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  9. Asymmetries in the Morality of Causing People to Exist.Jeff McMahan - 2009 - In David Wasserman & Melinda Roberts (eds.), Harming Future Persons. Springer. pp. 49--68.
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  10. Cognitive Disability, Misfortune, and Justice.Jeff Mcmahan - 1996 - Philosophy and Public Affairs 25 (1):3-35.
  11. Self-Defense and the Problem of the Innocent Attacker.Jeff McMahan - 1994 - Ethics 104 (2):252-290.
    Your use of the JSTOR archive indicates your acceptance of JSTOR's Terms and Conditions of Use, available at http://www.jstor.org/about/terms.html. JSTOR's Terms and Conditions of Use provides, in part, that unless you have obtained prior permission, you may not download an entire issue of a journal or multiple copies of articles, and you may use content in the JSTOR archive only for your personal, non-commercial use.
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  12. Animalism and the Varieties of Conjoined Twinning.Tim Campbell & Jeff McMahan - 2010 - Theoretical Medicine and Bioethics 31 (4):285-301.
    We defend the view that we are not identical to organisms against the objection that it implies that there are two subjects of every conscious state one experiences: oneself and one’s organism. We then criticize animalism —the view that each of us is identical to a human organism—by showing that it has unacceptable implications for a range of actual and hypothetical cases of conjoined twinning : dicephalus, craniopagus parasiticus, and cephalopagus.
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  13. Death and the Value of Life.Jeff McMahan - 1988 - Ethics 99 (1):32-61.
    Your use of the JSTOR archive indicates your acceptance of JSTOR's Terms and Conditions of Use, available at http://www.jstor.org/about/terms.html. JSTOR's Terms and Conditions of Use provides, in part, that unless you have obtained prior permission, you may not download an entire issue of a journal or multiple copies of articles, and you may use content in the JSTOR archive only for your personal, non-commercial use.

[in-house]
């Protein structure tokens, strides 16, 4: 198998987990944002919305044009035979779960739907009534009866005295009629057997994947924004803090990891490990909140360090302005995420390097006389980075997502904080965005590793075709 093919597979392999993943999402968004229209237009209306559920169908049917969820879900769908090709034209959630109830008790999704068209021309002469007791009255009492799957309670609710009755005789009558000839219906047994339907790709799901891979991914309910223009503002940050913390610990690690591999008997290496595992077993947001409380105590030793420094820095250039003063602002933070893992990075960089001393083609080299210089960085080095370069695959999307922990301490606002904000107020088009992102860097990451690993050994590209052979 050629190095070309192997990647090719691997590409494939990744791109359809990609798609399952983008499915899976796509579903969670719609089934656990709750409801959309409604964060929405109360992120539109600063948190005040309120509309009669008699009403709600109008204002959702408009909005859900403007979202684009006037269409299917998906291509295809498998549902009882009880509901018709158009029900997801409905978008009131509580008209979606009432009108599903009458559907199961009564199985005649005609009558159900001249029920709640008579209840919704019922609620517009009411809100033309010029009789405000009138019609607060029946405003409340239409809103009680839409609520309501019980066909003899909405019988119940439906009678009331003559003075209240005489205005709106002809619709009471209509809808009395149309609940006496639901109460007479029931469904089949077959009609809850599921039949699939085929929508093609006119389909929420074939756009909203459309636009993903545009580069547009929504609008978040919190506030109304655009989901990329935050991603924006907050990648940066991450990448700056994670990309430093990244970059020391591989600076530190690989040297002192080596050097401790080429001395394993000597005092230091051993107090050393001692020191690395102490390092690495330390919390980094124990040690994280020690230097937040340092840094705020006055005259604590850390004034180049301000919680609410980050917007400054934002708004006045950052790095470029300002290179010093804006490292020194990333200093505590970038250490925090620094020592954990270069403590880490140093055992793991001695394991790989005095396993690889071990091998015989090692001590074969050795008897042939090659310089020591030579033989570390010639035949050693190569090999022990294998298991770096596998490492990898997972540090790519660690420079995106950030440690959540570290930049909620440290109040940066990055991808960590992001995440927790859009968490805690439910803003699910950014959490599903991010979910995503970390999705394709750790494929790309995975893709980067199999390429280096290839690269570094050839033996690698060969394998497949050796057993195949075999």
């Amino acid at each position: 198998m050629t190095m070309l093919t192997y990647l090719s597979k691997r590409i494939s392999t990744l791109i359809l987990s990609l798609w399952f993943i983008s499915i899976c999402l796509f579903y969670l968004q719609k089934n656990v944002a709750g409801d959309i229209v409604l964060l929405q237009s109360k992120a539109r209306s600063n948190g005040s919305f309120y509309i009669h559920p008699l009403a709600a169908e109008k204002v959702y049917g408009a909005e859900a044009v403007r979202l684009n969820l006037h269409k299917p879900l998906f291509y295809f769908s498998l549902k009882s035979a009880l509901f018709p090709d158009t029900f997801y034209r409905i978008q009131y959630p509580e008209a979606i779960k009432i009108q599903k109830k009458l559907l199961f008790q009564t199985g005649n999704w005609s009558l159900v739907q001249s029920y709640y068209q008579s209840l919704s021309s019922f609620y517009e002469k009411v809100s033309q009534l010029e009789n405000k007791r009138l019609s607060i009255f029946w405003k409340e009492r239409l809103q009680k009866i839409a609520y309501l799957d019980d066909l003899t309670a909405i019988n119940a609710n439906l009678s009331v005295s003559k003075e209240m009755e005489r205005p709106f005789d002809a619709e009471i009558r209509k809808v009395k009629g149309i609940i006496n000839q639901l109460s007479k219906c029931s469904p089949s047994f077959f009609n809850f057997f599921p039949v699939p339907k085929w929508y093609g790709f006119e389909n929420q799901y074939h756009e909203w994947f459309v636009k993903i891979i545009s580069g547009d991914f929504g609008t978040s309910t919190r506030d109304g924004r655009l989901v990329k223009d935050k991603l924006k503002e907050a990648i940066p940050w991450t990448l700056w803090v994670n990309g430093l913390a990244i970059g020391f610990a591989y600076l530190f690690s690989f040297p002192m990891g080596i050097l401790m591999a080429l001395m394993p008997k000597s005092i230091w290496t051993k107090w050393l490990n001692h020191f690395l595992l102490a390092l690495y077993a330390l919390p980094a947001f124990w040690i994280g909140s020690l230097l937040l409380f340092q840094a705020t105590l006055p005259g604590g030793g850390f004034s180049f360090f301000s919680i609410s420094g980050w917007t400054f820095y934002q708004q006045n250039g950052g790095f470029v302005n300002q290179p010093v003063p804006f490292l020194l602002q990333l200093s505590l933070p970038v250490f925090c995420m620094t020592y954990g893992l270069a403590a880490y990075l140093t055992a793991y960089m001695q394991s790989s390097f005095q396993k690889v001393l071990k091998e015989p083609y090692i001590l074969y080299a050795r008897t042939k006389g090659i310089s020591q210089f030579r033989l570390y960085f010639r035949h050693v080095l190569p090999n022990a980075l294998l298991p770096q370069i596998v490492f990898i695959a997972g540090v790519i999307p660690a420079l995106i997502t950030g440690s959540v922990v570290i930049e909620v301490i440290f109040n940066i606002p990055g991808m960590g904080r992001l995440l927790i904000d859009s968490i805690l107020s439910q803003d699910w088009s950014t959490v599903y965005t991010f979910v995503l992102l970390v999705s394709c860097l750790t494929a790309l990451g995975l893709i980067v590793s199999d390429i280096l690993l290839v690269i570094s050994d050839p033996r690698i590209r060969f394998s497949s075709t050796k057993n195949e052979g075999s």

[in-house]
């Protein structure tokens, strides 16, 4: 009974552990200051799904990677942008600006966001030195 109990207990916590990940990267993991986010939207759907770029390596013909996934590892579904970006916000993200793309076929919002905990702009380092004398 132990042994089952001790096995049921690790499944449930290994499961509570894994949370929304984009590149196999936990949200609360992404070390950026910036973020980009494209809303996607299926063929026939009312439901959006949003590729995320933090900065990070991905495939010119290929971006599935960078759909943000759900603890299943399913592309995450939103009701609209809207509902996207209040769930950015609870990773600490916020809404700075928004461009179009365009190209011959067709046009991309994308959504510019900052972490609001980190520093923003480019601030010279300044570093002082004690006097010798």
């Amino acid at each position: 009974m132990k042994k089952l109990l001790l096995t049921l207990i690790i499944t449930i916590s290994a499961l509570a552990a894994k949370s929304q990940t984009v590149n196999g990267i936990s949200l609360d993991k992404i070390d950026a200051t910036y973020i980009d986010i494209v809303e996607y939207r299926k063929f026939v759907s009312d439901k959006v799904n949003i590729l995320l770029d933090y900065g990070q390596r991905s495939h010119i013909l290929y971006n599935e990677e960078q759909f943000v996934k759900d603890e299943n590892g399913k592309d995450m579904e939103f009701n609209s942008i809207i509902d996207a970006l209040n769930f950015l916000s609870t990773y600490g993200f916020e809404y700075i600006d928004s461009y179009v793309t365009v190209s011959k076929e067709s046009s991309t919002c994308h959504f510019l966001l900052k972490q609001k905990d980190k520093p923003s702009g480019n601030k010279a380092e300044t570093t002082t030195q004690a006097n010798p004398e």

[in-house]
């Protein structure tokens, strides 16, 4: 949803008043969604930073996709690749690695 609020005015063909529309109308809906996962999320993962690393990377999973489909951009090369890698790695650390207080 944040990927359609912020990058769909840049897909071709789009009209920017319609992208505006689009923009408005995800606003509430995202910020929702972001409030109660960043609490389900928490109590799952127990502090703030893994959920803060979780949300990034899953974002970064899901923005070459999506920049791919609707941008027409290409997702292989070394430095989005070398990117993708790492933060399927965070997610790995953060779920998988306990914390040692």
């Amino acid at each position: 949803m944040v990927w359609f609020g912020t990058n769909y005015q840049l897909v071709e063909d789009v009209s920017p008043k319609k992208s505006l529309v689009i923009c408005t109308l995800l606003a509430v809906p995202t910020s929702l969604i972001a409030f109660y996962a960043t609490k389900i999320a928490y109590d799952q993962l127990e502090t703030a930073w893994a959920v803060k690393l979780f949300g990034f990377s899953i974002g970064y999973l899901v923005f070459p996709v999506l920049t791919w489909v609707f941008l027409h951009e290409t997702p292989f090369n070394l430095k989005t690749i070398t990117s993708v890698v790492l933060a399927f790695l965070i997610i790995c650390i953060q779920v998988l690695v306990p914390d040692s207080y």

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  14. Challenges To Human Equality.Jeff McMahan - 2007 - The Journal of Ethics 12 (1):81-104.
    According to liberal egalitarian morality, all human beings are one another's moral equals. Nonhuman animals, by contrast, are not considered to be our moral equals. This essay considers two challenges to the liberal egalitarian view. One is the ``separation problem,'' which is the challenge to identify a morally significant intrinsic difference between all human beings and all nonhuman animals. The other is the “equality problem,” which is to explain how all human beings can be morally equal when there are some (...)
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  15. “Our Fellow Creatures”.Jeff McMahan - 2005 - The Journal of Ethics 9 (3-4):353 - 380.
    This paper defends “moral individualism” against various arguments that have been intended to show that membership in the human species or participation in our distinctively human form of life is a sufficient basis for a moral status higher than that of any animal. Among the arguments criticized are the “nature-of-the-kind argument,” which claims that it is the nature of all human beings to have certain higher psychological capacities, even if, contingently, some human beings lack them, and various versions of the (...)
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  16. Killing, Letting Die, and Withdrawing Aid.Jeff McMahan - 1993 - Ethics 103 (2):250-279.